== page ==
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"As is" reference - not a United Nations document

Source: Euro-Mediterranean Human Rights Network (EMHRN)
Association of World Council of Churches related Development Organisations in Europe (APRODEV)
14 February 2012


The Israeli occupation of the OPT and the violations of international law associated with it, constitute major obstacles to a just and viable solution between Israelis and Palestinians, stability and security for all and economic development for Palestinians. Since the 1980s, the EU’s diplomatic declarations have highlighted how respect for international law is a crucial component of the resolution of the conflict. However, its policy towards the conflict has been characterised by a growing gap between its legal commitments and vision of a peaceful Middle East - based on respect for international law and a two-State solution-, and the implementation of its policies on the ground through its bilateral relations with Israel and the PA.

The current deadlock in the Middle East Peace Process (MEPP), along with the revision of the ENP in the wake of the Arab Revolutions, offers an opportunity to the EU to revise its policy vis-àvis the Israeli-Palestinian conflict and mainstream IHL and IHRL in its relations with both parties.

When it comes to EU-Israel relations, the report argues that the EU has not utilised all the means at its disposal to promote Israel’s compliance with its international legal obligations, nor has it ensured that its contractual relations with Israel are in full compliance with its own obligations under international law. In this report, APRODEV and EMHRN analyse the possibilities for the EU to:

The first part of the report analyses Israel’s gradual integration into the EU’s Internal Market, despite its ongoing violations of international law in the OPT. This pattern shifted slightly in the 2008 EU-Israel upgrade negotiations. For the first time, the EU made a link between Israel’s policy in the OPT vis-à-vis their commitment to the MEPP and progress in their bilateral relations with the EU. In 2009, following the Israeli military offensive in Gaza (December 2008 - January 2009) and lack of engagement by the Israeli government with peace negotiations, the EU froze the upgrade. As of 2011, the process remains on hold.

While APRODEV and EMHRN note this development, they still consider that these measures fall short of an approach to EU-Israel relations that is guided by principles of international law. In order to promote respect for international law in its bilateral relations with Israel, certain elements of EU policy contained in the ENP review - as initiated in 2010 and adopted in 2011 - 1 should also apply to EU-Israel relations.

These direct the EU to:
The second part of the report addresses Israel’s practise of expanding the scope and implementation of its cooperation instruments with the EU to illegal settlements in the occupied West Bank and to those areas officially annexed, namely East Jerusalem and the Golan Heights. The EU’s international legal obligation not to recognise as lawful Israel’s settlement and annexation policy compels it to adopt appropriate measures. The report shows that, in most cases, when the issue has been presented to the EU it has tried to adopt corrective measures. However, these have always fallen short of making sure that the illegal settlements and annexed territories do not benefit from cooperation with these instruments.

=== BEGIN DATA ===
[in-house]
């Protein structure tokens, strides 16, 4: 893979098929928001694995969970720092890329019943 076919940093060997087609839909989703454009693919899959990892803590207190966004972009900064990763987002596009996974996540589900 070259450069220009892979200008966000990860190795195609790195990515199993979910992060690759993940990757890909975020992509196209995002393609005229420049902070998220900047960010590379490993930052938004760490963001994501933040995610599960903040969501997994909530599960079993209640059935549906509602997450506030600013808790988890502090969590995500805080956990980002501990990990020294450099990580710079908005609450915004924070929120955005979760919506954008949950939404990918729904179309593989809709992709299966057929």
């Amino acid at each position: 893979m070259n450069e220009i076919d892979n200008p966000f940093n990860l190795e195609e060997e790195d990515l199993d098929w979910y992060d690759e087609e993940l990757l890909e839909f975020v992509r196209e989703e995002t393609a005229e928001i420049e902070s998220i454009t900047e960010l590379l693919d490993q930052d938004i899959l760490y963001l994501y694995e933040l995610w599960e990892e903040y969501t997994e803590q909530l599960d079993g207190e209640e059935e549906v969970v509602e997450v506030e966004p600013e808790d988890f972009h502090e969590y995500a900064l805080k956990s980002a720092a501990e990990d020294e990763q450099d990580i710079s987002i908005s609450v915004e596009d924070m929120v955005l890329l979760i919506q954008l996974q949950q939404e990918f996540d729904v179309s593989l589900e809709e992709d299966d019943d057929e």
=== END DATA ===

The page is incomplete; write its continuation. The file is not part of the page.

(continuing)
As such, while the EU maintains its position on the illegality of the settlements, it is missing an opportunity to take effective action. An example of this contradiction can be found in the way that the EU deals with violations of the EU-Israel Association Agreement through Israel’s export of settlement products to the EU. The current compromise, based on a technical arrangement agreed with Israel, gives the EU the possibility of imposing custom duties on these products. However, it allows Israel to export settlement products as if they originated from Israel proper, i.e. in its 1967 borders. As EU customs officials cannot effectively check all Israeli products entering the market, not all settlement products are taxed. Similarly, the EU has been unable to fully exclude all Israeli entities based in, or operating from, settlements and annexed territories from participating in one of the EU’s Community Programmes, the 7th Framework Programme for Research and Technological Development (FP7).

Based on the EU’s obligation to comply with the duty of non-recognition, its position on the illegality of settlements and the need for consistency between diplomatic declaration and action, the EMHRN and APRODEV call on the EU to:

1. Include safeguard clauses in all EU-Israel cooperation agreements that allow only Israeli entities with headquarters, branches and subsidiaries registered and established in Israel proper and conducting activities over the same territory to participate in EU agencies and programmes;

2. Include relevant provisions in any agreement with Israel to explicitly limit the territorial application of the agreement to Israel proper; and

3. Amend the technical arrangement to ensure that Israel makes the distinction between products coming from Israel proper with those from settlements.

1 “A Partnership for Democracy and Shared Prosperity with the Southern Mediterranean”, Commission Communication, 8 March 2011, COM (2011) 200 final, available at http://ec.europa. eu/commission_2010-2014/president/news/speeches-statements/pdf/20110308_en.pdf and “A New Response to a Changing Neighbourhood”, Joint Communication from the European Commission and the High Representative of the Union for Foreign Affairs and Security Policy, 25 May 2011, COM (2011) 303, available at

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